Thursday, October 9, 2008

Please don't tamper with the evidence!

From time to time on cases I am working on, original evidence will be given to the attorney or the client first. Usually this is a complete working computer or a media card from a camera or a USB drive, or even a working digital camera or cell phone.

I cannot stress strongly enough that you must resist the temptation to take a quick look. That is a violation of the first and most important rule in forensics: Do not modify original evidence. Poking around in the computer or loading up the media card, etc is going to put the original evidence at risk.

And since I have to prepare a report of the evidence handling, sometimes in an affidavit, I like to be able to say that no one tampered with the evidence, especially not the attorney. Jeepers.

And don't let the family or the local computer guy touch it either. The bane of forensic computer experts is the local computer guy or the corporate IT consultant. They know not what they are doing when they mess with the computer!

They do not have a clue how to protect the evidence and they REALLY do not know how to make a complete copy of a hard drive or any other piece of electronic data.

And if you let them play sleuth, you are going to put your entire case at risk.

Operating a computer for any reason changes and destroys evidence if it is not handled forensically.

You wouldn't let the local high school lab work with the DNA evidence before you send it to a real DNA lab would you? I hope not.

It is the same thing. Computers are like a huge chunk of DNA and are just as easy to contaminate by mishandling.

Case in point: I am working on a capital murder case where the family got the computer before anyone had a chance to forensically image it. What did they do?

They took it to the local computer guy to get a copy of the hard drive.

But another attorney picked it up and said he would handle the copying.

Lo and behold when the computer gets back to the original owner, the drive is blank.

What does he do? He downloads some Linux rescue CD or something and tries to recover the data on the drive on his own.

Now I step in as the retained expert and will have to deal with this.

Does it make my job impossible? No. Does it jeopardize the evidence in the case? Tremendously. Will it be a lot more expensive for me to get my work done now? Yes.

Please don't be penny wise and pound foolish. Get the evidence to a computer forensic expert first. It will cost you a lot less in the long run if you have to retain one later and he or she has to undo all the work someone else did, not to mention the missing evidence that was destroyed and new evidence that was added becuase of operating the computer.

And the cost to forensically copy the evidence will be the same anyway.

A computer is like a digital crime scene all by itself. It can contain a vast amount of information. Stomping around in the crime scene is a bad idea. That's why they don't like it when people stomp around in a physical crime scene. It destroys evidence and adds evidence. Never a good situation when trying to collect and analyse evidence.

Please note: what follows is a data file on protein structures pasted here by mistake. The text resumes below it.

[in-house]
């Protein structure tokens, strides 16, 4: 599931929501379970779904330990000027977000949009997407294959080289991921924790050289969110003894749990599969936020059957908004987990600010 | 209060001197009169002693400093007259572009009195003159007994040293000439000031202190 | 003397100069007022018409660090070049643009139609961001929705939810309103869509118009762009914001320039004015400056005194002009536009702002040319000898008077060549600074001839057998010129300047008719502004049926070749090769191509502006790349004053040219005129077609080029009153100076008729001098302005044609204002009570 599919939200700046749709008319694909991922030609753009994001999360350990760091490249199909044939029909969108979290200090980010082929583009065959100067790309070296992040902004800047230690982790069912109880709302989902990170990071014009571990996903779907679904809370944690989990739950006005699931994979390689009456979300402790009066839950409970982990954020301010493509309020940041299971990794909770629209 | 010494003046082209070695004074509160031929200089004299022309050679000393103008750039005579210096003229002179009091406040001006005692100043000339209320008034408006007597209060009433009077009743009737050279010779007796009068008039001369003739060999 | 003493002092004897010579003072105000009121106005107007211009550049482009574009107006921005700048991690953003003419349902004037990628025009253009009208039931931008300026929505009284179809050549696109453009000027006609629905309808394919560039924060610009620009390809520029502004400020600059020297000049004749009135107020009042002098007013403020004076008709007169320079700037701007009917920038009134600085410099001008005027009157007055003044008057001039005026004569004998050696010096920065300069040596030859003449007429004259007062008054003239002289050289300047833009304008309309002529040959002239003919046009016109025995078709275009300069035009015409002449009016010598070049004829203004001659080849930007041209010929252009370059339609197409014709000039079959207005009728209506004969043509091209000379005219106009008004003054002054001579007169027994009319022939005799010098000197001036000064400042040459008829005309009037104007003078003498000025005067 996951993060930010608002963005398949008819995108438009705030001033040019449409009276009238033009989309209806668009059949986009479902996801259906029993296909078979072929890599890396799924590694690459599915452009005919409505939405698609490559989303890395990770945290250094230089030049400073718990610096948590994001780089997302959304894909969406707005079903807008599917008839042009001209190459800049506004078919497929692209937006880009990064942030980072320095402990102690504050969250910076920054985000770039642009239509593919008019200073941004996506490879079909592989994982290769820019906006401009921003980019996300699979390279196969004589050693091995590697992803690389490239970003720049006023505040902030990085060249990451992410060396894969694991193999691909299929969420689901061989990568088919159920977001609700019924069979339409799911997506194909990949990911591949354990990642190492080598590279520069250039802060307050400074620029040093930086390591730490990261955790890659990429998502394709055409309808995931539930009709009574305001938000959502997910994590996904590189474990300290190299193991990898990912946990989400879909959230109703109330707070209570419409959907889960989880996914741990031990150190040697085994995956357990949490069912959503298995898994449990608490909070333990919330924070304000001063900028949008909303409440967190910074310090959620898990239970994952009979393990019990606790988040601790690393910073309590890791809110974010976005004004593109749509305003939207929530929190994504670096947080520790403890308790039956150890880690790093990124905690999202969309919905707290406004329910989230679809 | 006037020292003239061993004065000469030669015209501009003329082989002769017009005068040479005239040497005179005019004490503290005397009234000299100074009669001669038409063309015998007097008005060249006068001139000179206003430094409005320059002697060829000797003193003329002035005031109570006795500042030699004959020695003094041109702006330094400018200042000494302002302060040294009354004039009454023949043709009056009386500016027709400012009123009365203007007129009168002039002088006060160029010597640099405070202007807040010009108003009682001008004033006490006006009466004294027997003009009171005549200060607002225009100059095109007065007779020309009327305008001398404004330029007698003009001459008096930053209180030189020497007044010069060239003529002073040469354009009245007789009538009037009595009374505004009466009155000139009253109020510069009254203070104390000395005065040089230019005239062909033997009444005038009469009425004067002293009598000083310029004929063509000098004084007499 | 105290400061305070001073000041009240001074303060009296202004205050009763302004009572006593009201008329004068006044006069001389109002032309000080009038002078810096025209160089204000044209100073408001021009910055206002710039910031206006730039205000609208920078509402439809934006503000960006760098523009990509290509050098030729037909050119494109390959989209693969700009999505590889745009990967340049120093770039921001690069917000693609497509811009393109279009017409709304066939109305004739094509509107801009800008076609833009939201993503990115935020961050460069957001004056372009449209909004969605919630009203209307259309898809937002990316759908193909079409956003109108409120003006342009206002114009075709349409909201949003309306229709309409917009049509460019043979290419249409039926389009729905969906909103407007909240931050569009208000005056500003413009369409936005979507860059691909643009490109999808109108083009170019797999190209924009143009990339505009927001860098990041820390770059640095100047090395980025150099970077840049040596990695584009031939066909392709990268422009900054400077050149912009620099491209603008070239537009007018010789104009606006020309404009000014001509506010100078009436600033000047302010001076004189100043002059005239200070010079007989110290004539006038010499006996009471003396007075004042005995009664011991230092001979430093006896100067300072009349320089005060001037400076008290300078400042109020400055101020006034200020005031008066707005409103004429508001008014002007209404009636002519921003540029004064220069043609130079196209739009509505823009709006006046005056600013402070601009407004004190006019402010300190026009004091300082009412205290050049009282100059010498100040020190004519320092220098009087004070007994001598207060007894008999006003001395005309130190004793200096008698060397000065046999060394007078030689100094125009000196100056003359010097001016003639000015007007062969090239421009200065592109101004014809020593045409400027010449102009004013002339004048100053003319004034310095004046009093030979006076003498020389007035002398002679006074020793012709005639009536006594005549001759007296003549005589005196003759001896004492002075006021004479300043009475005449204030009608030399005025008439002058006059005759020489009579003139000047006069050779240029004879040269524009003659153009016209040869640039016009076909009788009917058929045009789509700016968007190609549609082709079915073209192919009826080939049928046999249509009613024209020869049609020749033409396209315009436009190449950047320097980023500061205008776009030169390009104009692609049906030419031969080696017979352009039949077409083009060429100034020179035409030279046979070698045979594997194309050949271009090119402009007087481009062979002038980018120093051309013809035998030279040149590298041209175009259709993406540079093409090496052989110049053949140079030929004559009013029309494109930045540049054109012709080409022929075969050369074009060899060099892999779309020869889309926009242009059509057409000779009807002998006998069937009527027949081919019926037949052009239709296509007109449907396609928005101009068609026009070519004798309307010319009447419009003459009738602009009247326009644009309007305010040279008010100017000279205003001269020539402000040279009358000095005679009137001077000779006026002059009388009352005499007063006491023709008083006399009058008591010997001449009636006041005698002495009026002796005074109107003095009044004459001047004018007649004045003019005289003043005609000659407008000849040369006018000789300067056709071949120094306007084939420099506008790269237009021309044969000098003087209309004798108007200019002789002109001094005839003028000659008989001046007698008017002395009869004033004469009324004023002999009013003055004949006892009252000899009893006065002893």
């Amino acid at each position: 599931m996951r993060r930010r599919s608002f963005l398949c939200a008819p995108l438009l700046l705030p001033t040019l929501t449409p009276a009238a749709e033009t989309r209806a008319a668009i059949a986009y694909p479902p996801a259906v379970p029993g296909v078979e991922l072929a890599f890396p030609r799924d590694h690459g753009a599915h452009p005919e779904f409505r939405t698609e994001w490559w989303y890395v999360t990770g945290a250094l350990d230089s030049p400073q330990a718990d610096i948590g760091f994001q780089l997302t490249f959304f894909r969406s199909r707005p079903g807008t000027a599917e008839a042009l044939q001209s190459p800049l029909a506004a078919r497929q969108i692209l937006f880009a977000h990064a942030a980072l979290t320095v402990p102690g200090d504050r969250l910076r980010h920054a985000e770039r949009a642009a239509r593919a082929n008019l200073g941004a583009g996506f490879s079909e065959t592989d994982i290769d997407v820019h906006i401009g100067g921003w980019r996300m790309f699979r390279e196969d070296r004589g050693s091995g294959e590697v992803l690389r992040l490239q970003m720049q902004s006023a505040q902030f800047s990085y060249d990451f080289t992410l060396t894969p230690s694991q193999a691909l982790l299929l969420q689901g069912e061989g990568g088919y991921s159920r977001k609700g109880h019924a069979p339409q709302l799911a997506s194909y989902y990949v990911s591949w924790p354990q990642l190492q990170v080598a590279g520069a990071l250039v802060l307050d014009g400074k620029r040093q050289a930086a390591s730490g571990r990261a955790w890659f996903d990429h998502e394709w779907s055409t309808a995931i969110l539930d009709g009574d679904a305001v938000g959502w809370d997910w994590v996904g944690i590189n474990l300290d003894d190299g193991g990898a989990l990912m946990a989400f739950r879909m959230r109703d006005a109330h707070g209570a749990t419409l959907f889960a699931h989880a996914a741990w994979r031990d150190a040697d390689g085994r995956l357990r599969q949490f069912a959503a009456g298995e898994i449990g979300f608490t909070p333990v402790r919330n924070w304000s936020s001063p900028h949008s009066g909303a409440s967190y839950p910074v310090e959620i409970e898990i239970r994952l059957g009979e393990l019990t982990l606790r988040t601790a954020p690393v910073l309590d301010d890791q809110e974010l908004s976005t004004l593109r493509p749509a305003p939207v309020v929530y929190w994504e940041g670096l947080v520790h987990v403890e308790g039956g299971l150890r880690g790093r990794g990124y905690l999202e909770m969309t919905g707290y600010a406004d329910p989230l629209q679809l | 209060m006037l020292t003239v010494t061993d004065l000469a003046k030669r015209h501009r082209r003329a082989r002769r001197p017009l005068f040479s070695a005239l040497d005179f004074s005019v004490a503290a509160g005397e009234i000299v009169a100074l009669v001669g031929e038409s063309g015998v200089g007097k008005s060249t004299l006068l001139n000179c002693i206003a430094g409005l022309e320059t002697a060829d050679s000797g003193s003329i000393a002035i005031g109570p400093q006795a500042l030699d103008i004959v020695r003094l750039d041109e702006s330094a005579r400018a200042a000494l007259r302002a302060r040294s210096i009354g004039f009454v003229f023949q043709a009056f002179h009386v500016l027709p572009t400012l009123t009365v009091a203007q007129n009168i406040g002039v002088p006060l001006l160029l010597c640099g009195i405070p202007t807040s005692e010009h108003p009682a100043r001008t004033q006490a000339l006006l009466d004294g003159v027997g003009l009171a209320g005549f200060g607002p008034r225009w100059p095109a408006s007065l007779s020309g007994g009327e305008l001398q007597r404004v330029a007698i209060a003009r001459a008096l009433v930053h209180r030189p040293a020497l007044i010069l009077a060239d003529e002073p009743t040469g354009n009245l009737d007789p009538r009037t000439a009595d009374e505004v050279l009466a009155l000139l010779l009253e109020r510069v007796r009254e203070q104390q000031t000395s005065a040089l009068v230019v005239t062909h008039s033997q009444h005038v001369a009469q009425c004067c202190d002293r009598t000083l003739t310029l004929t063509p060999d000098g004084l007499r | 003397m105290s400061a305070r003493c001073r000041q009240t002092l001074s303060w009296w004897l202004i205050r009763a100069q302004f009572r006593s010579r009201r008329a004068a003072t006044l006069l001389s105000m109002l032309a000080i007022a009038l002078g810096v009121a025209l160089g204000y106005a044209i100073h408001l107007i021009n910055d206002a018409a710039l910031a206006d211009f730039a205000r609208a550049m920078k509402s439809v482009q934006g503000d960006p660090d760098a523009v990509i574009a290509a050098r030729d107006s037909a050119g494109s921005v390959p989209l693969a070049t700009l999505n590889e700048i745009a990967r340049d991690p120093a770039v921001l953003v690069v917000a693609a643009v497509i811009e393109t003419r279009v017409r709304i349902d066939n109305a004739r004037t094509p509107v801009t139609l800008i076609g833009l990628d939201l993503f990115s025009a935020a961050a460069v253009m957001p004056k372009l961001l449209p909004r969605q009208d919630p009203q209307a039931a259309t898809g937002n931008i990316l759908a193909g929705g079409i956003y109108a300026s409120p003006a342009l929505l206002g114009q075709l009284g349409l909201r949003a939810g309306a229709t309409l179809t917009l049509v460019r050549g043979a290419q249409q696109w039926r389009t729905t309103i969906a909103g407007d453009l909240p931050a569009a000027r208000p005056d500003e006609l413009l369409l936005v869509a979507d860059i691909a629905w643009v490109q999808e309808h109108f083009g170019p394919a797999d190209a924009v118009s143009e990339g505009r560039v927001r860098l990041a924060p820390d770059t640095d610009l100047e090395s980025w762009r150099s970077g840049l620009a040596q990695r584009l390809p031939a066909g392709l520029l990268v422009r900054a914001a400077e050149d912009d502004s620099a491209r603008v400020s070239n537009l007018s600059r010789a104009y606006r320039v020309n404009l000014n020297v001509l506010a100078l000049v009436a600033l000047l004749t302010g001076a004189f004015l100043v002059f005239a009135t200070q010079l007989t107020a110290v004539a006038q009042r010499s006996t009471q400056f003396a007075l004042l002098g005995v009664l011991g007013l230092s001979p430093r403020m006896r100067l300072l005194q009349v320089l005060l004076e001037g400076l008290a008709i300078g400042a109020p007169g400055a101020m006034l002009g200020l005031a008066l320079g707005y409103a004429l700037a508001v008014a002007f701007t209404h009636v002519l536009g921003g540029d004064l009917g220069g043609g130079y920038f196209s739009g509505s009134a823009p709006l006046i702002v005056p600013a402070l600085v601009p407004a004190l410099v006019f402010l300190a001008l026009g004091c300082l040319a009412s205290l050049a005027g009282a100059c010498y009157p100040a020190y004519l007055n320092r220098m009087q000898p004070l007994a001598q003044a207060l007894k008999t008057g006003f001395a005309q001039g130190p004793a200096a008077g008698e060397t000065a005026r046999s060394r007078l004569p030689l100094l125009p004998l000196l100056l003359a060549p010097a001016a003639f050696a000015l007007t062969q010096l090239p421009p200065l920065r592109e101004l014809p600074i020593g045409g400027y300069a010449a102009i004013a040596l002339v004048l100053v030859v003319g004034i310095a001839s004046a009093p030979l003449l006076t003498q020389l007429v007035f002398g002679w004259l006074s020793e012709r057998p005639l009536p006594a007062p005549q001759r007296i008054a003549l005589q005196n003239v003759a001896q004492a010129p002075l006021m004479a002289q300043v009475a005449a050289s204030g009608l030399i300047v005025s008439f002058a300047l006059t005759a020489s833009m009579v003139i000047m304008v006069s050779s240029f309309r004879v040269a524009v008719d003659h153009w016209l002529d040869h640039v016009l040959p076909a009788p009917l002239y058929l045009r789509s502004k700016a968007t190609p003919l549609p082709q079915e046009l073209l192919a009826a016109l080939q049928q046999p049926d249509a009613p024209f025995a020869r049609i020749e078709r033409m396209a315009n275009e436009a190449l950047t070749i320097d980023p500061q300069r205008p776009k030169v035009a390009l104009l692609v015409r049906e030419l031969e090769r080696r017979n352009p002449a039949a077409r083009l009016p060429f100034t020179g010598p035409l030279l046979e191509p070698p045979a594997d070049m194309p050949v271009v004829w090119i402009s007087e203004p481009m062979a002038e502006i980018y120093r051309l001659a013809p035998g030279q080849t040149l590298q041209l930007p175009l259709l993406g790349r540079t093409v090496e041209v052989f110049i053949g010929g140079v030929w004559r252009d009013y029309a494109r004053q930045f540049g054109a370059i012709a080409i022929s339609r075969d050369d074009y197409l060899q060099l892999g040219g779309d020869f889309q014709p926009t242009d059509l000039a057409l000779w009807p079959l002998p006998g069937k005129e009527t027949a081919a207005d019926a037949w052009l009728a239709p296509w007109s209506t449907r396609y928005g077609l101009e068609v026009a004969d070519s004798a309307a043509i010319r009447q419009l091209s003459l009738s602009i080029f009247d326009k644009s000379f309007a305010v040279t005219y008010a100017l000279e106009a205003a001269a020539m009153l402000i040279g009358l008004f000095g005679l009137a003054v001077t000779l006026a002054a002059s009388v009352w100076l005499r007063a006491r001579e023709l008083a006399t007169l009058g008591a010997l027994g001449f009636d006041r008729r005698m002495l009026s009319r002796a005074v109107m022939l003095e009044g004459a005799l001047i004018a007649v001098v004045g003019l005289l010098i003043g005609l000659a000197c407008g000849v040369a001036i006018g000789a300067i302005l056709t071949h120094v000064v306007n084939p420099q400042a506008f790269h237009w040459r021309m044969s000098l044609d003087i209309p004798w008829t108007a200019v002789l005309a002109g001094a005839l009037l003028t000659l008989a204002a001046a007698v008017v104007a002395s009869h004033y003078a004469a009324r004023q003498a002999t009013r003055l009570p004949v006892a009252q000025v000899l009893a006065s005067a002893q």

4 comments:

  1. Larry,

    Great post! I can't tell you the number of times I've gone on-site and during the triage process had the IT admins tell me repeatedly that they "didn't do anything", only to find anomolies in my analysis. A closer look often reveals that someone using the Administrator account logged in, ran AV, installed some tools, etc.

    I've seen for a long time now how state and federal legislation (think CA SB-1386) and regulatory requirements (PCI, HIPAA) are driving incident response. IT admins are now faced with questions that they are not able to answer; namely, was there "sensitive data" on the system, and if so, was it exfiltrated from the system? The typical IT admin's "wipe it and get it back in service" approach does not account for that. Once legal/compliance finds out about the incident, questions come up...and the IT admin's response exposes their company to great risk than the incident itself.

    I say this because some of the regulatory requirements state that if the system did have sensitive data on the system, and it was compromised, and you cannot explicitly state what occurred, you have to assume that ALL of the sensitive data was exfiltrated, meaning that you then have to notify and in some cases, pay fines.

    ReplyDelete
  2. Hi,

    the post of Larry is a description of a real world scenario, and i agree.

    @keydet89

    I never seen IT admins using the "wipe it and get it back in service" approach without inform the management. Often is the management that is worried about
    corporate reputation after an incident and choose to apply that approach.

    ReplyDelete
  3. Snip,

    I've seen both. I've seen admins do so prior to telling mgmt, b/c that's how they've always done it, and I've seen IT admins tell mgmt that its the ONLY way to be sure...

    ReplyDelete

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